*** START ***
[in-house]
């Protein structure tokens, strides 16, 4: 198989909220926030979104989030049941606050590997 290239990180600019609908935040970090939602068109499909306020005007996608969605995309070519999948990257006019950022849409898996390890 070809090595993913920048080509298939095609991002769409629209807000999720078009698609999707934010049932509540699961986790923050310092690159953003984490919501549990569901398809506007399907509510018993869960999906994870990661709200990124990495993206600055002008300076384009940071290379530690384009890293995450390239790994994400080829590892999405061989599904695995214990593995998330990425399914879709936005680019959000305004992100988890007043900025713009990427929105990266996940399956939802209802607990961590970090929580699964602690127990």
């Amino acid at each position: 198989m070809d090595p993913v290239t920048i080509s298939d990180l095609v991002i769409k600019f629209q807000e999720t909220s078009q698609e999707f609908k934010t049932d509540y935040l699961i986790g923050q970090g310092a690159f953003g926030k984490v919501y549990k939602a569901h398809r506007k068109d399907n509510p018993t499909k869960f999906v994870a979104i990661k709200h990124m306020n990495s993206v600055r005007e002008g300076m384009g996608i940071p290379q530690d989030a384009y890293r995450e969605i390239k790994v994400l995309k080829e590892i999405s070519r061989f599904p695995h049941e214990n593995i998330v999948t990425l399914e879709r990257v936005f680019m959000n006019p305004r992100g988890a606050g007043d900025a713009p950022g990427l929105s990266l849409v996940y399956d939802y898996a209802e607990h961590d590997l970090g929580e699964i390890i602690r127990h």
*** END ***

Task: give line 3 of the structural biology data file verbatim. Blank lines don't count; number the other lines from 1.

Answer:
């Amino acid at each position: 198989m070809d090595p993913v290239t920048i080509s298939d990180l095609v991002i769409k600019f629209q807000e999720t909220s078009q698609e999707f609908k934010t049932d509540y935040l699961i986790g923050q970090g310092a690159f953003g926030k984490v919501y549990k939602a569901h398809r506007k068109d399907n509510p018993t499909k869960f999906v994870a979104i990661k709200h990124m306020n990495s993206v600055r005007e002008g300076m384009g996608i940071p290379q530690d989030a384009y890293r995450e969605i390239k790994v994400l995309k080829e590892i999405s070519r061989f599904p695995h049941e214990n593995i998330v999948t990425l399914e879709r990257v936005f680019m959000n006019p305004r992100g988890a606050g007043d900025a713009p950022g990427l929105s990266l849409v996940y399956d939802y898996a209802e607990h961590d590997l970090g929580e699964i390890i602690r127990h």